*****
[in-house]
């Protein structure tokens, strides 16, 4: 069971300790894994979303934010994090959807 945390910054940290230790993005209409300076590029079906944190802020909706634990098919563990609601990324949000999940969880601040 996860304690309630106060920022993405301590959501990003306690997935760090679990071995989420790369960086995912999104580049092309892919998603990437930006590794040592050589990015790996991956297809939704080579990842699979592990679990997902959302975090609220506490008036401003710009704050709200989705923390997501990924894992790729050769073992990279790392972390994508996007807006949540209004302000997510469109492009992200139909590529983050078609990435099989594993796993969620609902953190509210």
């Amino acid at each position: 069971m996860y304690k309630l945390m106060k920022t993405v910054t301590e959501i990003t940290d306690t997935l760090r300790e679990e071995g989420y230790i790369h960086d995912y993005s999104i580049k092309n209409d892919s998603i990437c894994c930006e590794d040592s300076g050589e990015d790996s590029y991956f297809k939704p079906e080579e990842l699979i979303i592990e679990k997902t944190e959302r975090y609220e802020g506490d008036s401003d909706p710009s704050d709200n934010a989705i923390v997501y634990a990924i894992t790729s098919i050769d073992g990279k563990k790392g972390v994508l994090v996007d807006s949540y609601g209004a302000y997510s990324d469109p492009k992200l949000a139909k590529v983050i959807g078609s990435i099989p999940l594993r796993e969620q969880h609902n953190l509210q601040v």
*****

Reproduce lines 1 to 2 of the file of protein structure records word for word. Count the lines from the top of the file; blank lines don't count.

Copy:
[in-house]
């Protein structure tokens, strides 16, 4: 069971300790894994979303934010994090959807 945390910054940290230790993005209409300076590029079906944190802020909706634990098919563990609601990324949000999940969880601040 996860304690309630106060920022993405301590959501990003306690997935760090679990071995989420790369960086995912999104580049092309892919998603990437930006590794040592050589990015790996991956297809939704080579990842699979592990679990997902959302975090609220506490008036401003710009704050709200989705923390997501990924894992790729050769073992990279790392972390994508996007807006949540209004302000997510469109492009992200139909590529983050078609990435099989594993796993969620609902953190509210």